Any non-reading guitarist who has ever been asked to accompany someone via reading their music, been asked to learn a song from written notes or been asked to perform by sight-reading a piece of sheet music knows the awkwardness that always accompanies the reply, “I can’t read".

Is it important for guitarists to be able to read music? Can seasoned players who don’t read music make the jump into reading (and I mean the notes … not tab)?

Any non-reading guitarist who has ever been asked to accompany someone via reading their music, been asked to learn a song from written notes or been asked to perform by sight-reading a piece of sheet music knows the awkwardness that always accompanies the reply, “I can’t read,” often followed by, “hum it for me and I’ll play it, or, can you give it to me on tape?” I have witnessed guitarists lose gigs following this scenario.

As a career jazz educator, I have encountered over and over again the phenomenon of guitar students appearing for their first college lesson, only to discover they cannot read music, or they read so slowly that they are not functional. Invariably, I will put an easy-to-read, bignote song in front of a new student and ask him or her to play it, in order for me to help gauge where we need to start work in the reading area.

The answer is often something like, “I can read … it just takes me awhile.” What this really means is that the student can name the notes on the staff, they can maybe locate the notes on the neck of the guitar, they might be able to tap out the rhythms, but they can’t put all three together. Guitar students who have come up through the band system playing a horn will often fare better in reading on the guitar, as horn players have historically recognized that the music world communicates in notes, not in tab.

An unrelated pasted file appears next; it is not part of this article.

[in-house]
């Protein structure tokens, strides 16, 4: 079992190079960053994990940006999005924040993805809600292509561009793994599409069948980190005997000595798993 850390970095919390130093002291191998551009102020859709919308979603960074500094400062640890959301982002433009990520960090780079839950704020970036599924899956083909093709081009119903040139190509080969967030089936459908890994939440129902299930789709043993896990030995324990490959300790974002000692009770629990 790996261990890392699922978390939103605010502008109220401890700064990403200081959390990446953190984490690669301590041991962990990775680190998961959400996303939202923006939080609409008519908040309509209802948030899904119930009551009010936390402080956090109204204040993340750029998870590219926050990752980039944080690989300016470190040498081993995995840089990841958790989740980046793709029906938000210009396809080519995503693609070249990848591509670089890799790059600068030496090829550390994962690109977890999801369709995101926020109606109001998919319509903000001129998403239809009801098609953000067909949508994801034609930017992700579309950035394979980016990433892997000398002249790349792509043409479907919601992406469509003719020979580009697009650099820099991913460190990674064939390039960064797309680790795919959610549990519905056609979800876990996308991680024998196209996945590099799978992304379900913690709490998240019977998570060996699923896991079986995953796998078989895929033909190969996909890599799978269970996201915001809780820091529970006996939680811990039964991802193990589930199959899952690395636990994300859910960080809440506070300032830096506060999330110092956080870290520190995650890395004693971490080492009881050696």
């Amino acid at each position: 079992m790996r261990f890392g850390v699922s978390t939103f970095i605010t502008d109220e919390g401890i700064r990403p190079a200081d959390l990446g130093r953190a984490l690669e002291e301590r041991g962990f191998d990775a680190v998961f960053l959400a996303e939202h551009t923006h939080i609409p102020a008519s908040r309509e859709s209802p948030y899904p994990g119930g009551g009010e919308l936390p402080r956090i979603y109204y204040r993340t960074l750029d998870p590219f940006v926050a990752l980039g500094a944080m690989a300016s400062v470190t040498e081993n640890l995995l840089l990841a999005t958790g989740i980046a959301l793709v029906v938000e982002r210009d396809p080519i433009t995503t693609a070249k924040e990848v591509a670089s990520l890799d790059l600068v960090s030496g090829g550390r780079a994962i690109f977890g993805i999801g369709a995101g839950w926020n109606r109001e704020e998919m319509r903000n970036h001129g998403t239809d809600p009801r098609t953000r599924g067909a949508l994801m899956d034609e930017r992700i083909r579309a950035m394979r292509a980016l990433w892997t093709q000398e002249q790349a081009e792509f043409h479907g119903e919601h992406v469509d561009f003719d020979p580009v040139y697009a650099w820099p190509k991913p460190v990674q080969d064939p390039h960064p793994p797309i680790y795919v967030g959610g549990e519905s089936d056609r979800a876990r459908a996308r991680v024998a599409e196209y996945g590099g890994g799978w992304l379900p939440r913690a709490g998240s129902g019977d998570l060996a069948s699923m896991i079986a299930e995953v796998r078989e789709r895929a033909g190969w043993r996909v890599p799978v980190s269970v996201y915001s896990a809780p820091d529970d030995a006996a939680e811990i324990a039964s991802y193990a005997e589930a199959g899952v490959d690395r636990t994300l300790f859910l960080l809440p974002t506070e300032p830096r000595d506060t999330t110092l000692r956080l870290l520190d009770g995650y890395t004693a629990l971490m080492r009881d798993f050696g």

Throughout the history of popular music in the U.S – which began with Minstrel shows in the 1840s – the banjo and guitar have predominantly been in roles where reading music was not so vital as it might have been for the other instruments. Oftentimes the music was passed on and performed in an aural tradition, especially in Dixieland, blues, jump swing, and rock styles. Thus, the history and system have made us lax, compared to our brass-wind and woodwind brothers and sisters who consistently read music in marching bands and orchestras.

Still, any guitarist can move to a higher plane of functioning, learning, and participating in the music community if he/she learns to read. Although this can prove to be a Herculean task after going through life without it, it can be done. Here are some suggestions for getting it started:

  • Accept that it will take a long time and require a daily commitment in your practice schedule. Keep as your goal the idea that reading will open many doors, doors which will make you a stronger and more marketable player.
  • Use easy reading intro guitar books – Mel Bay and other intro methods – to learn the notes on the staff and on the neck. Make sure you are reading and not memorizing the songs; play them in different places on the neck after you have learned them in the first position. Memorize the note names/locations on the neck of the guitar.
  • Practice rhythms separately at first. Clap out the rhythms before trying to play them on the guitar. The hardest thing about reading music for guitarists is reading the rhythms!